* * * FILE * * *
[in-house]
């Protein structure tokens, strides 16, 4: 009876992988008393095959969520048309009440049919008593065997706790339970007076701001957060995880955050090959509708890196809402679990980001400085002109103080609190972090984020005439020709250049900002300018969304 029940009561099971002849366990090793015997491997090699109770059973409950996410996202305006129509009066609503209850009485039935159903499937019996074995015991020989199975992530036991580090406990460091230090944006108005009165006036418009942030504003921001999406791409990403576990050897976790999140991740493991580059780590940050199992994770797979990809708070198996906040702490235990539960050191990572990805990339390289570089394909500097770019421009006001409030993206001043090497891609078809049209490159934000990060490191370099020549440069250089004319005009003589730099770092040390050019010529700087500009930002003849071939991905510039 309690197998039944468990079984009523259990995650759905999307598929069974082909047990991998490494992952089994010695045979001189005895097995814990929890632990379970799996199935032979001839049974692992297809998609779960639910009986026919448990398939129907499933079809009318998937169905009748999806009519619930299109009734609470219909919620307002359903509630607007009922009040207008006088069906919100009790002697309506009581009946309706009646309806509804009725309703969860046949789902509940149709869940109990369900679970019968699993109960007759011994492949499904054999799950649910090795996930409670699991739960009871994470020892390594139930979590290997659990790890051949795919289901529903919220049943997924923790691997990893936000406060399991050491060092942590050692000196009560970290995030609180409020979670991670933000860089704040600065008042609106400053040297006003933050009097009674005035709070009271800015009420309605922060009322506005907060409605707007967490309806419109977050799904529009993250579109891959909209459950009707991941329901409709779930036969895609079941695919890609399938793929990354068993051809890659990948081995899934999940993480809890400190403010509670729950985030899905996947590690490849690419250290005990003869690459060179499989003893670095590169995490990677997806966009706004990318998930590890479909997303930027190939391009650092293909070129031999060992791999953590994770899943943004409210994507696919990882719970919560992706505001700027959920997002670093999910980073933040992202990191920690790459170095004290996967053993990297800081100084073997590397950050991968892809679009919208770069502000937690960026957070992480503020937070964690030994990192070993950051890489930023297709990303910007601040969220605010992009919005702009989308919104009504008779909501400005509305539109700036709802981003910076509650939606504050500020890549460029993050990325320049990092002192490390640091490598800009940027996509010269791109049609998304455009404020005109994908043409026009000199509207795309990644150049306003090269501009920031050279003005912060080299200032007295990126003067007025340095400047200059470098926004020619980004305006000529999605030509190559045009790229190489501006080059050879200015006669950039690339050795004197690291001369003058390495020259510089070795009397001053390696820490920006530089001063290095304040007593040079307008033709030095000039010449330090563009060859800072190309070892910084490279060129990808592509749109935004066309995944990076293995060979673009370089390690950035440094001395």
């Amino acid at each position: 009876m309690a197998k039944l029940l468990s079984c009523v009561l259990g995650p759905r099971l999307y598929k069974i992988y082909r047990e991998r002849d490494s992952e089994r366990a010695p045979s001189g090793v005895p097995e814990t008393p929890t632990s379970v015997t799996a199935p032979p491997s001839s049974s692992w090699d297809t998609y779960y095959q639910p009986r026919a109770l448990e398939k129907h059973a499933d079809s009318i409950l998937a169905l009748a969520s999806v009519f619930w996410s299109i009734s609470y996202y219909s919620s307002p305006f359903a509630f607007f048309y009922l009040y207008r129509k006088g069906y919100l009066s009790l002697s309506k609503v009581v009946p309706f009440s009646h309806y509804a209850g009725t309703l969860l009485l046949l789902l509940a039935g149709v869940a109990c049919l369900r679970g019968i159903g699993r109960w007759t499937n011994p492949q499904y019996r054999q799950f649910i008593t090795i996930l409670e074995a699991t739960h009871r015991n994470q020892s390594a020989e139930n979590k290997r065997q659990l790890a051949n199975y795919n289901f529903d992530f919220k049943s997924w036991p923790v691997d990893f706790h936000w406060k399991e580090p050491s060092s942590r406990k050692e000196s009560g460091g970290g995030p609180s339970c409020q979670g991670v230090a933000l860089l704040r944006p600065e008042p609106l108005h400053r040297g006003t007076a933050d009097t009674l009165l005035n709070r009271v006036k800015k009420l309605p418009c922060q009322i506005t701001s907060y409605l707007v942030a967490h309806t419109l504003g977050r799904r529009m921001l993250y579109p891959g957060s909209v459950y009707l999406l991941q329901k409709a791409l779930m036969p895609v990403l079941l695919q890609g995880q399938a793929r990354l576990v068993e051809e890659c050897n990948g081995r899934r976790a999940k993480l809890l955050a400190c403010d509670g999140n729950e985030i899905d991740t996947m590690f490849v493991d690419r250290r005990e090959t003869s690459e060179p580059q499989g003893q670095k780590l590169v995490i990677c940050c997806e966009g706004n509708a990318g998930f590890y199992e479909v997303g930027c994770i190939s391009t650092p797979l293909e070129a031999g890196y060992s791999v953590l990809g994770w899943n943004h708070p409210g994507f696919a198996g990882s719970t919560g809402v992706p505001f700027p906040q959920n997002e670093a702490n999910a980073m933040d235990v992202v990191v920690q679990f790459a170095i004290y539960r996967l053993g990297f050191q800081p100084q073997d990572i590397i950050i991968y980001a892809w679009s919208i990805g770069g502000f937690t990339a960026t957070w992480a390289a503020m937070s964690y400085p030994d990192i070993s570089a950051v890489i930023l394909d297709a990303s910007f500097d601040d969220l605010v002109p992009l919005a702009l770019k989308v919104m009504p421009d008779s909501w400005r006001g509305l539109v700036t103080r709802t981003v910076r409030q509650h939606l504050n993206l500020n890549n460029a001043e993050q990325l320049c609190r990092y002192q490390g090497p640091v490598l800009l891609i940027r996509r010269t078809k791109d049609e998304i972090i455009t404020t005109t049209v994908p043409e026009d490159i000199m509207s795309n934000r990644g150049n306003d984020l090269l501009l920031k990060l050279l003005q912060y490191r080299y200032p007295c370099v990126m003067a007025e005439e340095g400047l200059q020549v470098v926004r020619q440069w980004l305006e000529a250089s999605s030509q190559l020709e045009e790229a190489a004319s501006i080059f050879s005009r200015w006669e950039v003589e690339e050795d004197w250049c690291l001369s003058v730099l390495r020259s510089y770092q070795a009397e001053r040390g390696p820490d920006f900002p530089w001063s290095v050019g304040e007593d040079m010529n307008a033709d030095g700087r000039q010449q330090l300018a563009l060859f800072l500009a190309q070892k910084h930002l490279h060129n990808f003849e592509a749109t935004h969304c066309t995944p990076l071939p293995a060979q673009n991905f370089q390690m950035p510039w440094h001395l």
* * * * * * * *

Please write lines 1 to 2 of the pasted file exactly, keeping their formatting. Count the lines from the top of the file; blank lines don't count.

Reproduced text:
[in-house]
């Protein structure tokens, strides 16, 4: 009876992988008393095959969520048309009440049919008593065997706790339970007076701001957060995880955050090959509708890196809402679990980001400085002109103080609190972090984020005439020709250049900002300018969304 029940009561099971002849366990090793015997491997090699109770059973409950996410996202305006129509009066609503209850009485039935159903499937019996074995015991020989199975992530036991580090406990460091230090944006108005009165006036418009942030504003921001999406791409990403576990050897976790999140991740493991580059780590940050199992994770797979990809708070198996906040702490235990539960050191990572990805990339390289570089394909500097770019421009006001409030993206001043090497891609078809049209490159934000990060490191370099020549440069250089004319005009003589730099770092040390050019010529700087500009930002003849071939991905510039 309690197998039944468990079984009523259990995650759905999307598929069974082909047990991998490494992952089994010695045979001189005895097995814990929890632990379970799996199935032979001839049974692992297809998609779960639910009986026919448990398939129907499933079809009318998937169905009748999806009519619930299109009734609470219909919620307002359903509630607007009922009040207008006088069906919100009790002697309506009581009946309706009646309806509804009725309703969860046949789902509940149709869940109990369900679970019968699993109960007759011994492949499904054999799950649910090795996930409670699991739960009871994470020892390594139930979590290997659990790890051949795919289901529903919220049943997924923790691997990893936000406060399991050491060092942590050692000196009560970290995030609180409020979670991670933000860089704040600065008042609106400053040297006003933050009097009674005035709070009271800015009420309605922060009322506005907060409605707007967490309806419109977050799904529009993250579109891959909209459950009707991941329901409709779930036969895609079941695919890609399938793929990354068993051809890659990948081995899934999940993480809890400190403010509670729950985030899905996947590690490849690419250290005990003869690459060179499989003893670095590169995490990677997806966009706004990318998930590890479909997303930027190939391009650092293909070129031999060992791999953590994770899943943004409210994507696919990882719970919560992706505001700027959920997002670093999910980073933040992202990191920690790459170095004290996967053993990297800081100084073997590397950050991968892809679009919208770069502000937690960026957070992480503020937070964690030994990192070993950051890489930023297709990303910007601040969220605010992009919005702009989308919104009504008779909501400005509305539109700036709802981003910076509650939606504050500020890549460029993050990325320049990092002192490390640091490598800009940027996509010269791109049609998304455009404020005109994908043409026009000199509207795309990644150049306003090269501009920031050279003005912060080299200032007295990126003067007025340095400047200059470098926004020619980004305006000529999605030509190559045009790229190489501006080059050879200015006669950039690339050795004197690291001369003058390495020259510089070795009397001053390696820490920006530089001063290095304040007593040079307008033709030095000039010449330090563009060859800072190309070892910084490279060129990808592509749109935004066309995944990076293995060979673009370089390690950035440094001395």